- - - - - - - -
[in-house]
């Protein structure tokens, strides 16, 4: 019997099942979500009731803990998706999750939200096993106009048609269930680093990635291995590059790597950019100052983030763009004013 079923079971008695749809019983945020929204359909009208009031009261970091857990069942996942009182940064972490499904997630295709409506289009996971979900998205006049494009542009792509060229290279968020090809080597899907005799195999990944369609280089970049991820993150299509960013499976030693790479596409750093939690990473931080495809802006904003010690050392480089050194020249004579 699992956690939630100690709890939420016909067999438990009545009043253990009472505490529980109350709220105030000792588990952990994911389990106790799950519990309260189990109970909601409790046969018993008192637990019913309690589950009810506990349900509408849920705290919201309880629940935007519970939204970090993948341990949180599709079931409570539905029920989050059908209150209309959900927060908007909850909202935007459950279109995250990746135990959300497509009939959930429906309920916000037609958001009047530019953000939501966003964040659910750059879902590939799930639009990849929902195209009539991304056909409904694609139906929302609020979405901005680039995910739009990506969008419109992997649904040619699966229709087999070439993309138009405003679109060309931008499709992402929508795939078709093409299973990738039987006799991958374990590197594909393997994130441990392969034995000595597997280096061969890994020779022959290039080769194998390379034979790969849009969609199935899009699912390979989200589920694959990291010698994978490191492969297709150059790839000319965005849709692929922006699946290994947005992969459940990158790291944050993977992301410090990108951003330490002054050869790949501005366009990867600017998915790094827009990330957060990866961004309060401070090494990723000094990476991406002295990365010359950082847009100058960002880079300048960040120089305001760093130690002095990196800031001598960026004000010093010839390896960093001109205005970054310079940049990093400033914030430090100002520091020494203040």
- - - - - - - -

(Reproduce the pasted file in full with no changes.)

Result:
[in-house]
């Protein structure tokens, strides 16, 4: 019997099942979500009731803990998706999750939200096993106009048609269930680093990635291995590059790597950019100052983030763009004013 079923079971008695749809019983945020929204359909009208009031009261970091857990069942996942009182940064972490499904997630295709409506289009996971979900998205006049494009542009792509060229290279968020090809080597899907005799195999990944369609280089970049991820993150299509960013499976030693790479596409750093939690990473931080495809802006904003010690050392480089050194020249004579 699992956690939630100690709890939420016909067999438990009545009043253990009472505490529980109350709220105030000792588990952990994911389990106790799950519990309260189990109970909601409790046969018993008192637990019913309690589950009810506990349900509408849920705290919201309880629940935007519970939204970090993948341990949180599709079931409570539905029920989050059908209150209309959900927060908007909850909202935007459950279109995250990746135990959300497509009939959930429906309920916000037609958001009047530019953000939501966003964040659910750059879902590939799930639009990849929902195209009539991304056909409904694609139906929302609020979405901005680039995910739009990506969008419109992997649904040619699966229709087999070439993309138009405003679109060309931008499709992402929508795939078709093409299973990738039987006799991958374990590197594909393997994130441990392969034995000595597997280096061969890994020779022959290039080769194998390379034979790969849009969609199935899009699912390979989200589920694959990291010698994978490191492969297709150059790839000319965005849709692929922006699946290994947005992969459940990158790291944050993977992301410090990108951003330490002054050869790949501005366009990867600017998915790094827009990330957060990866961004309060401070090494990723000094990476991406002295990365010359950082847009100058960002880079300048960040120089305001760093130690002095990196800031001598960026004000010093010839390896960093001109205005970054310079940049990093400033914030430090100002520091020494203040």